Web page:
Your code seems to work, because the implicit type conversions accidentally happen to do the right thing.
getchar() returns an
int with a value that either fits the range of
unsigned char or is
EOF (which must be negative, usually it is -1). Note that
EOF itself is not a character, but a signal that there are no more characters available.
When storing the result from
c, there are two possibilities. Either the type
char can represent the value, in which case that is the value of
c. Or the type
char can not represent the value. In that case, it is not defined what will happen. Intel processors just chop off the high bits that don't fit in the new type (effectively reducing the value modulo 256 for
char), but you should not rely on that.
The next step is to compare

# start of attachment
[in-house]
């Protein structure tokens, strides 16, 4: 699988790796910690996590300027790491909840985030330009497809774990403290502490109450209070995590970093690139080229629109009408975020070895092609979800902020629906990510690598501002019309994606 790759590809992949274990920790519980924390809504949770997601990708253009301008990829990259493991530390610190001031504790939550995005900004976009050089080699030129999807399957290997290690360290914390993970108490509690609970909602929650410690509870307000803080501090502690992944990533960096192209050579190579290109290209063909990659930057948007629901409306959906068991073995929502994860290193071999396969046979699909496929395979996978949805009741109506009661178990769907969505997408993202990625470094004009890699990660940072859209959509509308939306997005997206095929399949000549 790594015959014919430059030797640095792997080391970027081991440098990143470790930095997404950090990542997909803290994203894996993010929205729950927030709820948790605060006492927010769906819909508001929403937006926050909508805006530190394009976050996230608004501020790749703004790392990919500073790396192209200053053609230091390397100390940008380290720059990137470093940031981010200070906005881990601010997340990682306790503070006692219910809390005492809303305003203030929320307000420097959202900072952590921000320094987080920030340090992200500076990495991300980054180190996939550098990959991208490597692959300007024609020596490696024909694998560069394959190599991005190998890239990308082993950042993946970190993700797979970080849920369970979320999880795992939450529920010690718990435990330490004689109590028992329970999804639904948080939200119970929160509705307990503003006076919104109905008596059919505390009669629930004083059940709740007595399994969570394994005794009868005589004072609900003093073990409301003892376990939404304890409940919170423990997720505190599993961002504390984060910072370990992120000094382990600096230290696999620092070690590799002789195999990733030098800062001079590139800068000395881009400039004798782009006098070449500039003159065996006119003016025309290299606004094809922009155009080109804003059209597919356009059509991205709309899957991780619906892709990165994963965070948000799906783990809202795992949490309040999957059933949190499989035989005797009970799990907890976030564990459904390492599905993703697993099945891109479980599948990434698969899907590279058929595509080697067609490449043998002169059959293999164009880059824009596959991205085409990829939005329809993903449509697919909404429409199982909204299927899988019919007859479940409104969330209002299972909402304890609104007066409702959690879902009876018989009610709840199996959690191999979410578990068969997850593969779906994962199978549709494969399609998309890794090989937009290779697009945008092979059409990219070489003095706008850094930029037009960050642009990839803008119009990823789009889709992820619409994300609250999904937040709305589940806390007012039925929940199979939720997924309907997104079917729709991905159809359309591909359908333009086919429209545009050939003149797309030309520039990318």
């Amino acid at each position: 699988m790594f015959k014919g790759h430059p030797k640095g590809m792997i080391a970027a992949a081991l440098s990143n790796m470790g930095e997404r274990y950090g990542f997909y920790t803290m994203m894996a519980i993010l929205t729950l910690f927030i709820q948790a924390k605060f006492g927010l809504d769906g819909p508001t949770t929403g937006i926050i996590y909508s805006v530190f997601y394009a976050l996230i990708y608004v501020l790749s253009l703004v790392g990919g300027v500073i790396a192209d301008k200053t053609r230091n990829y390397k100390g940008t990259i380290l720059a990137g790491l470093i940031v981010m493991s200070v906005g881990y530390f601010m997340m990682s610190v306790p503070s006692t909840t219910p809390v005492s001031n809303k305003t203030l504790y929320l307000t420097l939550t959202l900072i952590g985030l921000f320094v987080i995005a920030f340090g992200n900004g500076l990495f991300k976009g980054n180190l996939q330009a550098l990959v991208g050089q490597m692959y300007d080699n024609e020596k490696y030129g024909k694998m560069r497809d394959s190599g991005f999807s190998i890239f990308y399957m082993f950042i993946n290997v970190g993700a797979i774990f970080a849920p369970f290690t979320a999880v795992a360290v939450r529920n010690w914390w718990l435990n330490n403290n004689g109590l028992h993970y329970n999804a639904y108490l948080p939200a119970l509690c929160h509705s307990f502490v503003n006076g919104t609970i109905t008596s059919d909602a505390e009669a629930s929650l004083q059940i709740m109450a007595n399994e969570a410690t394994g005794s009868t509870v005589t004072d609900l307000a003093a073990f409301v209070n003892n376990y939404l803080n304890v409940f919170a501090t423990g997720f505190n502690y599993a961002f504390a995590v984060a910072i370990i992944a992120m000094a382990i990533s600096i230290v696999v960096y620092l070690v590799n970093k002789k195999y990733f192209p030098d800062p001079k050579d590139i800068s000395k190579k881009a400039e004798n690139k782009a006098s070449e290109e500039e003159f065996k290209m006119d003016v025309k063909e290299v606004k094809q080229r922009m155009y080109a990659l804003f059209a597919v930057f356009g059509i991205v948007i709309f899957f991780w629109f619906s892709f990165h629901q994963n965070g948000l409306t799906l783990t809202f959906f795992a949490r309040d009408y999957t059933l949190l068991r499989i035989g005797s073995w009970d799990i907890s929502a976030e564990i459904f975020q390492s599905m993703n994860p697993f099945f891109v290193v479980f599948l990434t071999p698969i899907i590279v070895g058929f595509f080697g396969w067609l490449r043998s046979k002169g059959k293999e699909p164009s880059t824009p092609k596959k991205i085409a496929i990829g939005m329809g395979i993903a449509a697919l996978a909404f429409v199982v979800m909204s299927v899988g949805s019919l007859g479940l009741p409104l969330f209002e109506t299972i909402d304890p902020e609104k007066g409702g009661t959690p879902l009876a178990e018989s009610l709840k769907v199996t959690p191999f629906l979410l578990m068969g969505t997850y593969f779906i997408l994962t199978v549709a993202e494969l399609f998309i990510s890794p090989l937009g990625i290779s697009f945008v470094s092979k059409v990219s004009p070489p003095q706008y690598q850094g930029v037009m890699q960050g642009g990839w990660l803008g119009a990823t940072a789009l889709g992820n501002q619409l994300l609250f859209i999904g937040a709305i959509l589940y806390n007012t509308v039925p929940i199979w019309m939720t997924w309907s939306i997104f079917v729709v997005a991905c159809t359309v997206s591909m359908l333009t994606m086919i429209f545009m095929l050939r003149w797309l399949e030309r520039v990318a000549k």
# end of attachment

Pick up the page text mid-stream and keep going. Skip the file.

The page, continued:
EOF is an
c will be converted to an
int as well, preserving the value stored in
c could store the value of
EOF, then the comparison will succeed, but if
c could not store the value, then the comparison will fail, because there has been an irrecoverable loss of information while converting
EOF to type
It seems your compiler chose to make the
char type signed and the value of
EOF small enough to fit in
char were unsigned (or if you had used
unsigned char), your test would have failed, because
unsigned char can't hold the value of
Also note that there is a second problem with your code. As
EOF is not a character itself, but you force it into a
char type, there is very likely a character out there that gets misinterpreted as being
EOF and for half the possible characters it is undefined if they will be processed correctly.